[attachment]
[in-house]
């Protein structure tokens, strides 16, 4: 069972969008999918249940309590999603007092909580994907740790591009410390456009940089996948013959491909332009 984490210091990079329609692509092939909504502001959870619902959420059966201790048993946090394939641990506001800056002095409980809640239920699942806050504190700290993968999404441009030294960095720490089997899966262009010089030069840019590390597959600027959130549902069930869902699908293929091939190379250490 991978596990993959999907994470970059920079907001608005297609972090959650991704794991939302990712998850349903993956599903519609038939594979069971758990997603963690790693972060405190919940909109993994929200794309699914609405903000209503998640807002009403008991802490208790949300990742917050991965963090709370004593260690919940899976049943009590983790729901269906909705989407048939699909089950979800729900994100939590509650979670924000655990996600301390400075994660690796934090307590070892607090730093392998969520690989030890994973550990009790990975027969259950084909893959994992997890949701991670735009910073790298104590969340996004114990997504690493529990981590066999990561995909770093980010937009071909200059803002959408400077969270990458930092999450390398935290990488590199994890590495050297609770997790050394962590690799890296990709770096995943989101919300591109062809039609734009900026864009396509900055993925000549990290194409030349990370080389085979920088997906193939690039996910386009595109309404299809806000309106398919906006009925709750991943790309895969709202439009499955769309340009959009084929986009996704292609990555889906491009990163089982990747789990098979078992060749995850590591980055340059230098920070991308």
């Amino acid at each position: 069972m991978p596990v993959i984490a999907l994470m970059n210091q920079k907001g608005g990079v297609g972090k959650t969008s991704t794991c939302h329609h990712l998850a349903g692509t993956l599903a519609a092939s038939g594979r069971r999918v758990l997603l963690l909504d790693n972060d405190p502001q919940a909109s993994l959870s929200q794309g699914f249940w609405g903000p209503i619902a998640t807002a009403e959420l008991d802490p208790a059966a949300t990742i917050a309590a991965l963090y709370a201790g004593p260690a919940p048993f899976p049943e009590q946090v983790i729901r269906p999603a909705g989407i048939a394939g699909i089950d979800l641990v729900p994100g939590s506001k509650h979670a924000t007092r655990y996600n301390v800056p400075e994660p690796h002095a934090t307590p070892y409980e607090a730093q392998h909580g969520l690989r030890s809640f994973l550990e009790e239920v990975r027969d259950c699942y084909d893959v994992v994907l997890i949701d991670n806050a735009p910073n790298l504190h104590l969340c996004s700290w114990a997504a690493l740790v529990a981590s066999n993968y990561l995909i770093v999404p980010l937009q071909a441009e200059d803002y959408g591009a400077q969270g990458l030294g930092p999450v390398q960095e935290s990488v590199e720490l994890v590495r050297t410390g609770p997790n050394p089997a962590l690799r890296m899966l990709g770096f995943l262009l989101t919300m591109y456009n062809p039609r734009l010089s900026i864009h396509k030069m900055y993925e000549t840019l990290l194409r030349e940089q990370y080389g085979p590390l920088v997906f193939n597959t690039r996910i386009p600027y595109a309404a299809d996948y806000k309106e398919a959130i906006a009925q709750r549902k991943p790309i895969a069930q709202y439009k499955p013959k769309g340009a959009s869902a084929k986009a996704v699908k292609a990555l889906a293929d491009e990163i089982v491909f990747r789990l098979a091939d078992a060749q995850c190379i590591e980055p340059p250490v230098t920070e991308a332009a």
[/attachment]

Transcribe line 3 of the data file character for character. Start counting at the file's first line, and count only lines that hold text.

């Amino acid at each position: 069972m991978p596990v993959i984490a999907l994470m970059n210091q920079k907001g608005g990079v297609g972090k959650t969008s991704t794991c939302h329609h990712l998850a349903g692509t993956l599903a519609a092939s038939g594979r069971r999918v758990l997603l963690l909504d790693n972060d405190p502001q919940a909109s993994l959870s929200q794309g699914f249940w609405g903000p209503i619902a998640t807002a009403e959420l008991d802490p208790a059966a949300t990742i917050a309590a991965l963090y709370a201790g004593p260690a919940p048993f899976p049943e009590q946090v983790i729901r269906p999603a909705g989407i048939a394939g699909i089950d979800l641990v729900p994100g939590s506001k509650h979670a924000t007092r655990y996600n301390v800056p400075e994660p690796h002095a934090t307590p070892y409980e607090a730093q392998h909580g969520l690989r030890s809640f994973l550990e009790e239920v990975r027969d259950c699942y084909d893959v994992v994907l997890i949701d991670n806050a735009p910073n790298l504190h104590l969340c996004s700290w114990a997504a690493l740790v529990a981590s066999n993968y990561l995909i770093v999404p980010l937009q071909a441009e200059d803002y959408g591009a400077q969270g990458l030294g930092p999450v390398q960095e935290s990488v590199e720490l994890v590495r050297t410390g609770p997790n050394p089997a962590l690799r890296m899966l990709g770096f995943l262009l989101t919300m591109y456009n062809p039609r734009l010089s900026i864009h396509k030069m900055y993925e000549t840019l990290l194409r030349e940089q990370y080389g085979p590390l920088v997906f193939n597959t690039r996910i386009p600027y595109a309404a299809d996948y806000k309106e398919a959130i906006a009925q709750r549902k991943p790309i895969a069930q709202y439009k499955p013959k769309g340009a959009s869902a084929k986009a996704v699908k292609a990555l889906a293929d491009e990163i089982v491909f990747r789990l098979a091939d078992a060749q995850c190379i590591e980055p340059p250490v230098t920070e991308a332009a």